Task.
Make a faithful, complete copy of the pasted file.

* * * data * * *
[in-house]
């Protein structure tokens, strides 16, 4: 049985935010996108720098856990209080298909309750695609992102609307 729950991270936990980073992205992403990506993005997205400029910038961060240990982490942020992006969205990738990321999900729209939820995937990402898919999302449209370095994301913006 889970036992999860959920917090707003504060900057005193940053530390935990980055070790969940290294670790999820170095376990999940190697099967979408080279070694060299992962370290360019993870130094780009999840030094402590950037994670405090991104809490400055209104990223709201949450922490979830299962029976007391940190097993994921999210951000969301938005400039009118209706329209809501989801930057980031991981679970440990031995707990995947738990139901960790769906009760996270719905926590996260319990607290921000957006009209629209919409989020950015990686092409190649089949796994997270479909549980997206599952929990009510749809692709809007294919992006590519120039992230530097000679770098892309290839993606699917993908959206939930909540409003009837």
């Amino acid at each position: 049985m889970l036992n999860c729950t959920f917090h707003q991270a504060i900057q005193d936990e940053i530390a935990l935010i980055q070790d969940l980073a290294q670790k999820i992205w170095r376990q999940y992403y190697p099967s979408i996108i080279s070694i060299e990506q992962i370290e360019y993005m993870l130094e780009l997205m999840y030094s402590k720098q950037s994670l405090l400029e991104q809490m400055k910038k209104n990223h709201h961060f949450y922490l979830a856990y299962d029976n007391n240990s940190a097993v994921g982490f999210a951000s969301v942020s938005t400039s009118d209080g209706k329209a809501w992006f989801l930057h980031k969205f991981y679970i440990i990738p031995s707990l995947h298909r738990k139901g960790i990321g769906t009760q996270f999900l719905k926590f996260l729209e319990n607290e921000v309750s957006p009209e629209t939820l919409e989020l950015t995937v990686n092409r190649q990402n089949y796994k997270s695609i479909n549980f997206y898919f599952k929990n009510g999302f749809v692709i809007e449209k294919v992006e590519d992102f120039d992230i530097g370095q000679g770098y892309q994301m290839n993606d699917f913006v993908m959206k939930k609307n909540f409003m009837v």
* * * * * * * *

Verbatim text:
[in-house]
């Protein structure tokens, strides 16, 4: 049985935010996108720098856990209080298909309750695609992102609307 729950991270936990980073992205992403990506993005997205400029910038961060240990982490942020992006969205990738990321999900729209939820995937990402898919999302449209370095994301913006 889970036992999860959920917090707003504060900057005193940053530390935990980055070790969940290294670790999820170095376990999940190697099967979408080279070694060299992962370290360019993870130094780009999840030094402590950037994670405090991104809490400055209104990223709201949450922490979830299962029976007391940190097993994921999210951000969301938005400039009118209706329209809501989801930057980031991981679970440990031995707990995947738990139901960790769906009760996270719905926590996260319990607290921000957006009209629209919409989020950015990686092409190649089949796994997270479909549980997206599952929990009510749809692709809007294919992006590519120039992230530097000679770098892309290839993606699917993908959206939930909540409003009837």
């Amino acid at each position: 049985m889970l036992n999860c729950t959920f917090h707003q991270a504060i900057q005193d936990e940053i530390a935990l935010i980055q070790d969940l980073a290294q670790k999820i992205w170095r376990q999940y992403y190697p099967s979408i996108i080279s070694i060299e990506q992962i370290e360019y993005m993870l130094e780009l997205m999840y030094s402590k720098q950037s994670l405090l400029e991104q809490m400055k910038k209104n990223h709201h961060f949450y922490l979830a856990y299962d029976n007391n240990s940190a097993v994921g982490f999210a951000s969301v942020s938005t400039s009118d209080g209706k329209a809501w992006f989801l930057h980031k969205f991981y679970i440990i990738p031995s707990l995947h298909r738990k139901g960790i990321g769906t009760q996270f999900l719905k926590f996260l729209e319990n607290e921000v309750s957006p009209e629209t939820l919409e989020l950015t995937v990686n092409r190649q990402n089949y796994k997270s695609i479909n549980f997206y898919f599952k929990n009510g999302f749809v692709i809007e449209k294919v992006e590519d992102f120039d992230i530097g370095q000679g770098y892309q994301m290839n993606d699917f913006v993908m959206k939930k609307n909540f409003m009837v």